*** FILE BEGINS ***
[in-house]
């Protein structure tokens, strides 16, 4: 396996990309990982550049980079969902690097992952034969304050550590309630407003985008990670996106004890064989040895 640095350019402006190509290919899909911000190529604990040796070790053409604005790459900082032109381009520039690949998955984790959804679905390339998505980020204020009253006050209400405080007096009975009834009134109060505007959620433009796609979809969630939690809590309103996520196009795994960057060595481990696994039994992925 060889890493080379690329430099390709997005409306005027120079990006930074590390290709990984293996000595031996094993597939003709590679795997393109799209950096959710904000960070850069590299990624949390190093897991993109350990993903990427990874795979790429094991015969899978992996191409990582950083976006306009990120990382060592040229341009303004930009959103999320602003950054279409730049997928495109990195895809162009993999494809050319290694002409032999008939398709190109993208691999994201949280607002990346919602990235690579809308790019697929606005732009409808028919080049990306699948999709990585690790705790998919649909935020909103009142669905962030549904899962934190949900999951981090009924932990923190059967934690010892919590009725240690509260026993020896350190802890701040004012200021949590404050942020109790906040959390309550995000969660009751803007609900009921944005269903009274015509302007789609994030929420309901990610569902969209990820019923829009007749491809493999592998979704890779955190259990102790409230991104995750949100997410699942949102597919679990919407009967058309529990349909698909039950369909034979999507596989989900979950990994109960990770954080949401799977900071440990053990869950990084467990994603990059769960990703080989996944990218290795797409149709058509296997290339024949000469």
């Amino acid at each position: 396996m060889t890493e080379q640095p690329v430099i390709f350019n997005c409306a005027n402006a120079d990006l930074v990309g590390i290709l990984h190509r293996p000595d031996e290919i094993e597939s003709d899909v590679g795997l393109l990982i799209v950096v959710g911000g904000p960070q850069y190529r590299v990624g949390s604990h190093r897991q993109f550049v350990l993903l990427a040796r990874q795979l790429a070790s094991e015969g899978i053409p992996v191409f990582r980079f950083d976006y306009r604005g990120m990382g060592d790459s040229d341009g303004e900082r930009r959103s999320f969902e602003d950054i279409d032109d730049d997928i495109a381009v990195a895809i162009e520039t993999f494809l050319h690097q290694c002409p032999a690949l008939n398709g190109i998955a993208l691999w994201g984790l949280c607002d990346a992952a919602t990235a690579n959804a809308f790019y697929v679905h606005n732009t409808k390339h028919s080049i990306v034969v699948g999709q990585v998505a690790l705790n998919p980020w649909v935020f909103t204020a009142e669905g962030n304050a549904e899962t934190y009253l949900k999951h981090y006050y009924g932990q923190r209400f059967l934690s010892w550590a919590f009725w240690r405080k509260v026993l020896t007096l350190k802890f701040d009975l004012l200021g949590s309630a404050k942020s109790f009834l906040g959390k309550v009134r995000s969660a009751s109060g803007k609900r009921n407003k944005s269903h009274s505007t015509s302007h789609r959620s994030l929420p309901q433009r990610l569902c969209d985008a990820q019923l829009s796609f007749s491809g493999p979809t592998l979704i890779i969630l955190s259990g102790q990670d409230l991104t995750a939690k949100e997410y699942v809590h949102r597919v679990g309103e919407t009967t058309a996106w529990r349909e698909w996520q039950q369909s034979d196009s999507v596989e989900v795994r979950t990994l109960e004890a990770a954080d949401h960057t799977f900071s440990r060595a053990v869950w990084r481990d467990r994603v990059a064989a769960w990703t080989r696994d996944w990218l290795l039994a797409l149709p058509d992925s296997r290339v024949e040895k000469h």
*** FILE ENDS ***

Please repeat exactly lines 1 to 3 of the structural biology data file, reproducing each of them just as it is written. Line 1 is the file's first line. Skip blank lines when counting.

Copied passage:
[in-house]
């Protein structure tokens, strides 16, 4: 396996990309990982550049980079969902690097992952034969304050550590309630407003985008990670996106004890064989040895 640095350019402006190509290919899909911000190529604990040796070790053409604005790459900082032109381009520039690949998955984790959804679905390339998505980020204020009253006050209400405080007096009975009834009134109060505007959620433009796609979809969630939690809590309103996520196009795994960057060595481990696994039994992925 060889890493080379690329430099390709997005409306005027120079990006930074590390290709990984293996000595031996094993597939003709590679795997393109799209950096959710904000960070850069590299990624949390190093897991993109350990993903990427990874795979790429094991015969899978992996191409990582950083976006306009990120990382060592040229341009303004930009959103999320602003950054279409730049997928495109990195895809162009993999494809050319290694002409032999008939398709190109993208691999994201949280607002990346919602990235690579809308790019697929606005732009409808028919080049990306699948999709990585690790705790998919649909935020909103009142669905962030549904899962934190949900999951981090009924932990923190059967934690010892919590009725240690509260026993020896350190802890701040004012200021949590404050942020109790906040959390309550995000969660009751803007609900009921944005269903009274015509302007789609994030929420309901990610569902969209990820019923829009007749491809493999592998979704890779955190259990102790409230991104995750949100997410699942949102597919679990919407009967058309529990349909698909039950369909034979999507596989989900979950990994109960990770954080949401799977900071440990053990869950990084467990994603990059769960990703080989996944990218290795797409149709058509296997290339024949000469």
């Amino acid at each position: 396996m060889t890493e080379q640095p690329v430099i390709f350019n997005c409306a005027n402006a120079d990006l930074v990309g590390i290709l990984h190509r293996p000595d031996e290919i094993e597939s003709d899909v590679g795997l393109l990982i799209v950096v959710g911000g904000p960070q850069y190529r590299v990624g949390s604990h190093r897991q993109f550049v350990l993903l990427a040796r990874q795979l790429a070790s094991e015969g899978i053409p992996v191409f990582r980079f950083d976006y306009r604005g990120m990382g060592d790459s040229d341009g303004e900082r930009r959103s999320f969902e602003d950054i279409d032109d730049d997928i495109a381009v990195a895809i162009e520039t993999f494809l050319h690097q290694c002409p032999a690949l008939n398709g190109i998955a993208l691999w994201g984790l949280c607002d990346a992952a919602t990235a690579n959804a809308f790019y697929v679905h606005n732009t409808k390339h028919s080049i990306v034969v699948g999709q990585v998505a690790l705790n998919p980020w649909v935020f909103t204020a009142e669905g962030n304050a549904e899962t934190y009253l949900k999951h981090y006050y009924g932990q923190r209400f059967l934690s010892w550590a919590f009725w240690r405080k509260v026993l020896t007096l350190k802890f701040d009975l004012l200021g949590s309630a404050k942020s109790f009834l906040g959390k309550v009134r995000s969660a009751s109060g803007k609900r009921n407003k944005s269903h009274s505007t015509s302007h789609r959620s994030l929420p309901q433009r990610l569902c969209d985008a990820q019923l829009s796609f007749s491809g493999p979809t592998l979704i890779i969630l955190s259990g102790q990670d409230l991104t995750a939690k949100e997410y699942v809590h949102r597919v679990g309103e919407t009967t058309a996106w529990r349909e698909w996520q039950q369909s034979d196009s999507v596989e989900v795994r979950t990994l109960e004890a990770a954080d949401h960057t799977f900071s440990r060595a053990v869950w990084r481990d467990r994603v990059a064989a769960w990703t080989r696994d996944w990218l290795l039994a797409l149709p058509d992925s296997r290339v024949e040895k000469h």